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Rio Carnival

By Haider Ali

Posted: 4th December 2012 16:51

The first carnival to be held in Rio de Janeiro date back to 1723. Held before Lent annually, the Rio carnival is unrivalled by any other in the world due to the sheer numbers it manages to draw out. An estimated two million revellers participate in the dance tinged festival as it commences on the streets thriving during the night.

When are the next dates?

The next Rio carnival is expected to take place on February 9th, 2013, and the following in 2014 on March 1st. This is because it takes place on a Saturday enabling as many people to participate given that people will have days off work.

Samba Dancing

The carnival is usually filled with floats and adornments from many samba schools from across the city. Some two hundred schools from across the Rio region are divided into five groups based on skill and a competition takes place to find a winner form among the group.  

Each samba school must pick out a theme, backed by music and costumes that create a consistency with the dance to help increase their chances of winning the competition. They can create a number of floats and costumes and upon average can enter four thousand revellers per school.

There are numerous parts of the samba dance starting with the "comissão de frente", which is made up of twelve to fifteen people. This starts as an introduction and sets the theme for the entire samba act. The "abre-alas" is the first float that follows accompanied by the “porta-bandeira” who is a lady that carries the important role of samba school flag bearer. Then the “mestre-sala,” comes with his queen alongside the “destaques” the people who populate the float. The more pertinent “destaques” dance and sing alongside the main float in their heavy costumes as long as the float is on the runaway wooing the crowd and the judges.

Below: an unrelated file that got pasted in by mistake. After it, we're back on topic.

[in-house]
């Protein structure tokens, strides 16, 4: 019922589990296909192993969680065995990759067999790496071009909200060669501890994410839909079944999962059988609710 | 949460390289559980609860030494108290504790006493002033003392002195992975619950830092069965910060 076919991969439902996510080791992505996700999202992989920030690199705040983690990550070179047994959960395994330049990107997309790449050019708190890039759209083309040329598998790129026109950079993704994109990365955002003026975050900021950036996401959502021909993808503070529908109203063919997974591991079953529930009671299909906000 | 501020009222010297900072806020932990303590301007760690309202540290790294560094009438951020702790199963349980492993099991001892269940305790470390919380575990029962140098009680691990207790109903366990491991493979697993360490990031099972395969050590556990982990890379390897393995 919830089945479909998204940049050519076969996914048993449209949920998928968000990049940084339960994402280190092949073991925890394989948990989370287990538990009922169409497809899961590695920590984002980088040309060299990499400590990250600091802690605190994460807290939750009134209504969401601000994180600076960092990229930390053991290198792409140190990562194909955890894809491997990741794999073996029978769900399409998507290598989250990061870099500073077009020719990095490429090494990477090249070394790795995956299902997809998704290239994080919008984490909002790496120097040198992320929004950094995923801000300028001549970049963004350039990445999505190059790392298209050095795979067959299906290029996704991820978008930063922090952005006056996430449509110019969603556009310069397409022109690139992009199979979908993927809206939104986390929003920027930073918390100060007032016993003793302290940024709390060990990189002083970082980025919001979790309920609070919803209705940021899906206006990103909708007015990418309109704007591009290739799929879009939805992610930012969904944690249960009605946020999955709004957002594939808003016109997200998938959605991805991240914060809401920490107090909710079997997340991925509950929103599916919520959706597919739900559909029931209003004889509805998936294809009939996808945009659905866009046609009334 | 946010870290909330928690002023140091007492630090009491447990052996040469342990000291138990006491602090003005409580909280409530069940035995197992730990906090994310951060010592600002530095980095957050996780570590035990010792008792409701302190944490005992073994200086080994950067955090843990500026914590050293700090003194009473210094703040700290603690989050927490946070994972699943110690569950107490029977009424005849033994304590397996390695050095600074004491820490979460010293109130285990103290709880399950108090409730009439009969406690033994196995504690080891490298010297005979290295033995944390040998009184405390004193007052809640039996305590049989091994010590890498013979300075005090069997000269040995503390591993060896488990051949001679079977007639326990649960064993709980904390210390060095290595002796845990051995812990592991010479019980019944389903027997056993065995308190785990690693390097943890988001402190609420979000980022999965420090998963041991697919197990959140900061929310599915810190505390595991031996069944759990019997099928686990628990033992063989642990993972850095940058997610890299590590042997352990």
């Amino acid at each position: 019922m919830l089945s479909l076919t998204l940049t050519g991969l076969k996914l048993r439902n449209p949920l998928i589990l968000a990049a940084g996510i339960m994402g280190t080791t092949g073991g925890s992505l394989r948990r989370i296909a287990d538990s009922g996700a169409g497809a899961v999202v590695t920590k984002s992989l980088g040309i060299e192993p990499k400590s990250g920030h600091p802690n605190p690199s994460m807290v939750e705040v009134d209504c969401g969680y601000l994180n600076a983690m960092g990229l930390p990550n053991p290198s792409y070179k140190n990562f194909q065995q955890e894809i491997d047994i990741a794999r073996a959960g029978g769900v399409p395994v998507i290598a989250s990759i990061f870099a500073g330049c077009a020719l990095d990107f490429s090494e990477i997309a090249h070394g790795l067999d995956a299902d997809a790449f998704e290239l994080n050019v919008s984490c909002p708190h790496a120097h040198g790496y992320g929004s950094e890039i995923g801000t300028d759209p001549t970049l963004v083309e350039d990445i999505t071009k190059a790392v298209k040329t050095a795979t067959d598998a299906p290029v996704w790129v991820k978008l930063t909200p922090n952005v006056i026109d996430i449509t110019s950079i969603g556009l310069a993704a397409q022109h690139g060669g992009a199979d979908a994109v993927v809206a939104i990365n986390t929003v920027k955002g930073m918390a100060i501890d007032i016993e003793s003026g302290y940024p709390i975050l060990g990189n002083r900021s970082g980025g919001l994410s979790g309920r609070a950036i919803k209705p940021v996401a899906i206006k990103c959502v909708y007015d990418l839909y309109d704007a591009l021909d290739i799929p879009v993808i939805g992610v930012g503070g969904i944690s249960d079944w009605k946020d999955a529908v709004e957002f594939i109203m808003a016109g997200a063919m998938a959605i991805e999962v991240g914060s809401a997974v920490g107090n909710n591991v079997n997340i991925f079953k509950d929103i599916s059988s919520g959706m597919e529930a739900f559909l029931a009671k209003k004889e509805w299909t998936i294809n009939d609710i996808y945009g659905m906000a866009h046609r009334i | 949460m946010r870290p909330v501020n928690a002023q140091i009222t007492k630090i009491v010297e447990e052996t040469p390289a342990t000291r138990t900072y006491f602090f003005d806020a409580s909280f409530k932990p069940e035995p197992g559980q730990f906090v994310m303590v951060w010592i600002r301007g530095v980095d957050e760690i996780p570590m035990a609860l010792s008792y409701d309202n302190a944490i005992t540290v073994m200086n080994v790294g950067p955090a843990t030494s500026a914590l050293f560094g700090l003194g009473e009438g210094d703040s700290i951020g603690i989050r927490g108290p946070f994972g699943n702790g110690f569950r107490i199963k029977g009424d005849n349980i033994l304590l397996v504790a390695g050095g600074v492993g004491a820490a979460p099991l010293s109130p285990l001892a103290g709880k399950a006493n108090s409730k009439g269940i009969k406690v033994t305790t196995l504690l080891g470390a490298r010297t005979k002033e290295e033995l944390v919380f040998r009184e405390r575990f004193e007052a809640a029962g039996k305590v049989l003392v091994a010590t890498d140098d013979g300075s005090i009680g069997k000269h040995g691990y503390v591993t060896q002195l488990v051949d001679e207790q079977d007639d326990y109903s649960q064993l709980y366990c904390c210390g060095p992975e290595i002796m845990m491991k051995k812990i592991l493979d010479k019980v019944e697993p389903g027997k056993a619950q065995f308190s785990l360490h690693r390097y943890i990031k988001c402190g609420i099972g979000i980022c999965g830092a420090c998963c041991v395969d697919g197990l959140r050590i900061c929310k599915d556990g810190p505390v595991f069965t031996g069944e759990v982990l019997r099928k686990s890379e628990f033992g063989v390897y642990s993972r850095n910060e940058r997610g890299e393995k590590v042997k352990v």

Street Carnival

The street carnival is so much more than just samba dancing and floats though. The Sambadrome is one aspect of it; celebrations take place on the beach and Copacabana Palace where tourists can participate in street dancing. Whereas the floats and samba competitions are more organised, the street carnival is far more inclusive and improvised. Street dancers from “Bande de Ipanama,” which formed in 1965 tend to steal the show with their Samba manoeuvres that are derived from the African style they originated from.

The samba remains the most popular form of street dancing at the carnivals. But it is not unrivalled with the polka, lundu and maxixe also familiar styles at the carnival. Like Samba they are danced in tandem to percussion instruments. Throw into the mix tourists form around the world and you create quite a melting pot on the streets of Rio.

Despite two million people attending the carnival, there was no report of crimes, often unheard of at such highly charged festivals. It has a real family feel to it, despite Brazil being notorious for gang culture. It is a time for people to absorb the colour, dance their stresses away and have fun. So for those tourists fearing the worst, they need not worry as they are guaranteed a great time.


With the largest street dance found in Cinelandia Square, perhaps you will be one of the ones attending next year. There is nothing quite like it in the world and exhilaration is the only word one can use to describe the magnificent Rio Carnival.

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